Cheim & Read is pleased to announce an exhibition of recent work by New York painter Pat Steir. The show is accompanied by a full-color catalogue with an essay by Raphael Rubinstein.
Pat Steir is known for paintings in which paint is dripped, splashed and poured on canvas, resulting in fields of lush, saturated color. Born in Newark, New Jersey, in 1940, Steir began showing in the early 1960s, soon after graduating from Pratt Institute in 1962. Loosely aligned with Conceptual Art and Minimalism, her career began amid a hotbed of artistic debate concerning not only the aesthetics and production of art, but also the role of the artist. Steir’s early paintings questioned modes of both abstraction and representation, and led to works that attempted to eradicate any sense of narration or figuration. In more recent work, she, as the artist (her gesture, her intention), has also been eliminated. The act of painting is reduced to the materiality of paint itself. Compared to Abstract Expressionism, in which the artist’s mark, and thus his myth, is celebrated, Steir’s canvases express a Zen-like emptiness; she has made all attempts to extinguish the ego.
Steir’s current working process began around 1989, with her celebrated Waterfall paintings. Pigment, oil and turpentine are mixed to different consistencies, their downward flow directed not by Steir, but by gravity and the paint’s viscosity. As she pours and splashes paint on the canvas, Steir rarely touches the painting; her distance from its surface and the speed of her movements determine the effects of confetti-like drips and splatters, seen, for example, in the thin silver web of Sweet Suite #11: Four, 2012-13. Time is also an active element; sometimes Steir waits between pours for the pigment to slow and coalesce, resulting in stratified compositions and overlapping color. For example, in Blue and Silver and Gold, 2013, the luminous, lapis blue layers of the painting’s right-hand panel seem to both advance and retreat, like silhouetted mountain ridges or an incoming tide. Steir embraces associations with nature; as she has said, “I…use nature to paint a picture of itself by pouring the paint.” Rubinstein, in his essay for the catalogue, also comments on this “tautological relationship between process and image,” calling it “a kind of visual onomatopoeia.”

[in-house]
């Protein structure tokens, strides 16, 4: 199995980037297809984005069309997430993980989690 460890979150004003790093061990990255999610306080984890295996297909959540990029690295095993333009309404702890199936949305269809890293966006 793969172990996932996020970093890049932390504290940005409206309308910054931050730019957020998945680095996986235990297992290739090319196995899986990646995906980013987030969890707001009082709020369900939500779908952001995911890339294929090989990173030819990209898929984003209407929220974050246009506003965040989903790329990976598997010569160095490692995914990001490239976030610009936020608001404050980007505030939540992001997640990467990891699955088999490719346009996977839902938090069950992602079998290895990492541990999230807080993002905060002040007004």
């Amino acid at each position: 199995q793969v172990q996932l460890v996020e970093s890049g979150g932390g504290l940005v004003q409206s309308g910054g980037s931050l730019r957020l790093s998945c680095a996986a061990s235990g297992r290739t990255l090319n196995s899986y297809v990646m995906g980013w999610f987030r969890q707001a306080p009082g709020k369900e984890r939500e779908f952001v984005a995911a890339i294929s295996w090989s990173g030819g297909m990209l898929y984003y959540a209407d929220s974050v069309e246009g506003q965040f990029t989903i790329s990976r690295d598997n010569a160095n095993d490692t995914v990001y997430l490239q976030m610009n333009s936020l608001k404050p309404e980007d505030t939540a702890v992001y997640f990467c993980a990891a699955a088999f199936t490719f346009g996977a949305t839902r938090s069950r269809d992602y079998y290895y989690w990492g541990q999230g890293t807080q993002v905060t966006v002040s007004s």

Steir’s work conveys a sense of vast, infinite space while simultaneously bringing attention to the pigment-strewn flatness of the painted surface. This simultaneity is at the core of her practice, and is a reflection of her long-standing interest in ancient Chinese philosophy and artistic traditions. Though painted on one support, Steir’s compositions are often bisected by a centerline, requiring the viewer to oscillate between both halves of the painting. As Rubinstein remarks, this has the effect of opening one side as it closes the other, echoing concepts of Chinese painting in which binary pairs, like “opening/closure,” “empty/full,” and “rising/falling,” are integral to the work’s realization. The two sides of Steir’s paintings interact at their centers, sometimes merging together and sometimes separating: the centerline both divides and eternally connects. For Steir – who has said, “all my work is a search and an experiment” – harmony relies on the duality of opposites, and the unpredictability and spontaneity in their making.